Bushcraft – Knots

Knot tying is a useful skill for outdoor enthusiasts. They can assist with many jobs, like first aid, outdoor work activities, recreational sports and many survival situations.

  • Level 1
    • Knots at the end of a rope: Thumb or Overhand, Figure Eight.
    • Joining ropes: Reef knot, Thief knots, Sheet bend.
    • Loops in a rope: Bowline, Slip knots.
    • Tying a rope to an object: Clove hitch.
  • Level 2
    • Joining ropes: Fisherman knots.
    • Looping in rope: Man-harness, chair.
    • Tying rope to an object: Rolling, slippery, timber hitch, round turn, two half hitches.
This knot the simplest of the single strand stopper Knots. It can be used to prevent the end of a piece of rope unraveling.

Thumb or Overhand Knot

This knot even after it has been jammed tightly against a block will not bind; it can be undone easily.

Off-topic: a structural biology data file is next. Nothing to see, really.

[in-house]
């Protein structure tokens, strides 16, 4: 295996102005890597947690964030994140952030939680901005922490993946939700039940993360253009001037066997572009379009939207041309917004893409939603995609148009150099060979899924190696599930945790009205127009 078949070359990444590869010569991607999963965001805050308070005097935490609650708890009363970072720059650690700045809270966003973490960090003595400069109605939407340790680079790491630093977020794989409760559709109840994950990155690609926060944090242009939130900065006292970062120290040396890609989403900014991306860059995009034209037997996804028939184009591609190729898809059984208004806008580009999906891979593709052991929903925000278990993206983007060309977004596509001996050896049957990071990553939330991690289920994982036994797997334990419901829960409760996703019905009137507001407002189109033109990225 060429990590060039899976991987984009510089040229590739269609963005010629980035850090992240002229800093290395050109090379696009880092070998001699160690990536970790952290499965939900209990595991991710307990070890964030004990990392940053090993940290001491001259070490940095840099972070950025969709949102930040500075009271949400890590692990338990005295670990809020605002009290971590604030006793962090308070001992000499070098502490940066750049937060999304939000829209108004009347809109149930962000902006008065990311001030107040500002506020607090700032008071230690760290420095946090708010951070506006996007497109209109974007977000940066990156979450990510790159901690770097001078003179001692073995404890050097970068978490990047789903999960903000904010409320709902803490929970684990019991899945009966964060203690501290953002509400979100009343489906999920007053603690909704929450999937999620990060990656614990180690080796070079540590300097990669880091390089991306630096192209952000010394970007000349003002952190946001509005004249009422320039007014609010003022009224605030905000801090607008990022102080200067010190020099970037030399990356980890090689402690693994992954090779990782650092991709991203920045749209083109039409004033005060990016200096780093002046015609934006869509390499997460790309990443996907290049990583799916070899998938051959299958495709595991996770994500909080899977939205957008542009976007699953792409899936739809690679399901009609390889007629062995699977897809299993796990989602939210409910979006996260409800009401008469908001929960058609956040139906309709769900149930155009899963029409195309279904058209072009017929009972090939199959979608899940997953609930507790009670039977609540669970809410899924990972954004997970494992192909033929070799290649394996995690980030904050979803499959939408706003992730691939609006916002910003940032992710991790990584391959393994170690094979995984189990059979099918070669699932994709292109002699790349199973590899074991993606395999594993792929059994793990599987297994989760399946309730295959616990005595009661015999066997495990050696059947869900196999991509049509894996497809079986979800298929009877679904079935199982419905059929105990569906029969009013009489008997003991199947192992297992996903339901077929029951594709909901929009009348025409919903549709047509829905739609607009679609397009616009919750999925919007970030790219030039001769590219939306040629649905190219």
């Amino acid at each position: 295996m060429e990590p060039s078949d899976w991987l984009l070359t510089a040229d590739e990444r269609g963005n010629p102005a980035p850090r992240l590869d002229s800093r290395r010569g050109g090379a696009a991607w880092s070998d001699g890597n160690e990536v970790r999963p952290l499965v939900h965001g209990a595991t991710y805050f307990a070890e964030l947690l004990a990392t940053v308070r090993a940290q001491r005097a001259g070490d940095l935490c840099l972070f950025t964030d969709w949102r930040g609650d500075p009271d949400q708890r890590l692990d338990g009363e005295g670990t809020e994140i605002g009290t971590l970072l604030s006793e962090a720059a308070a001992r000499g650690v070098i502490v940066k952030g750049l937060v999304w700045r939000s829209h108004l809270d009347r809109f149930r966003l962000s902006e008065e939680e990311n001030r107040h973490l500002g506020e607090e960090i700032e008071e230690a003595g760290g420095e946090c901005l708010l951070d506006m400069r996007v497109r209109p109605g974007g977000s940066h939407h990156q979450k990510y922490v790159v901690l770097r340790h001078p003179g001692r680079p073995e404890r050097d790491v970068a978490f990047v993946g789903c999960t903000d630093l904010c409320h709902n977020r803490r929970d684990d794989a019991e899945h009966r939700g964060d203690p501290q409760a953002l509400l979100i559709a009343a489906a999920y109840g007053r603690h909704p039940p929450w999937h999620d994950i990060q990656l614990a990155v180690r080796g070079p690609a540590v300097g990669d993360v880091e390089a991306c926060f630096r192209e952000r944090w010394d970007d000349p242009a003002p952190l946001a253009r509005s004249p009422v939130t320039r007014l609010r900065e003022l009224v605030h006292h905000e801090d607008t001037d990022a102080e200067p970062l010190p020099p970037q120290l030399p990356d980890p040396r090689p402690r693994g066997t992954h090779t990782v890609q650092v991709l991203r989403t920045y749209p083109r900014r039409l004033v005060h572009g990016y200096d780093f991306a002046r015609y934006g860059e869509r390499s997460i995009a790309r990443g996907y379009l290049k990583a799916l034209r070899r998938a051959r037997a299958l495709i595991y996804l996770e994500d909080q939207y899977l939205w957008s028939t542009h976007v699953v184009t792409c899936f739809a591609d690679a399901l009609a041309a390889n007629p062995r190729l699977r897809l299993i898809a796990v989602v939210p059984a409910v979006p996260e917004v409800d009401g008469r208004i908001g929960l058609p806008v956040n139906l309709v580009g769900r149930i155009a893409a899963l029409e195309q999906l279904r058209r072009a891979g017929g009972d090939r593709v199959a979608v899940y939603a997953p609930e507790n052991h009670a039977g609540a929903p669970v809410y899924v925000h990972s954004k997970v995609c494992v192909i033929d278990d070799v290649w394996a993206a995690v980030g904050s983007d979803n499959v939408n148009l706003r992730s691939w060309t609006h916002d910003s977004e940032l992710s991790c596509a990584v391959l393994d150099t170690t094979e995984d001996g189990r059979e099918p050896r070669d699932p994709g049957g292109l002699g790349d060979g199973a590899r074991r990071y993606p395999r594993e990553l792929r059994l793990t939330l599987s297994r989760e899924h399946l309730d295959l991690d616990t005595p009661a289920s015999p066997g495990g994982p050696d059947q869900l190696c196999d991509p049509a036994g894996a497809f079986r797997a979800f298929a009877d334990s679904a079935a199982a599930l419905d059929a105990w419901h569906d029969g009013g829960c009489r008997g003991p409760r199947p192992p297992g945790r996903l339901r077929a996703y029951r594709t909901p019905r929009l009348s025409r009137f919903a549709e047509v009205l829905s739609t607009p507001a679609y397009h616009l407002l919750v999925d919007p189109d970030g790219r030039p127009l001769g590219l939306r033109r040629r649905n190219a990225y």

Figure Eight Knot

This knot is commonly used for tying bandages, packages or joining two pieces of rope together. Note: The ends of the rope exit on the same sides (both on top or both on bottom).

Reef or Square Knot

This knot resembles the Reef Knot except that the working ends exit on opposite sides (diagonally on top and bottom). Due to this subtle difference, the knot has no strength and will slip and jam when loaded and is thus is a completely unreliable and virtually useless knot.

Thief Knot

The sheet bend or weaver’s knot, is used for tying together two ropes of unequal thickness or tying rope to an eye. This knot will draw tight, though can be loosened through slacking the lines.

Sheet Bend

This knot makes a secure loop in the end of a piece of rope. Under load, it does not slip or bind. With no load it can be untied easily.

Bowline

Slip Knot

Alternatives: Round Turn, Two Half Hitches, Rolling Hitch, Bowline

Clove Hitch

Fishman’s Knot

This knot is a loop in the rope used multiple people are to pull a load. Typically one end of the rope is tied to a load, and one man harness knot per puller will be tied along its length.

Man Harness Knot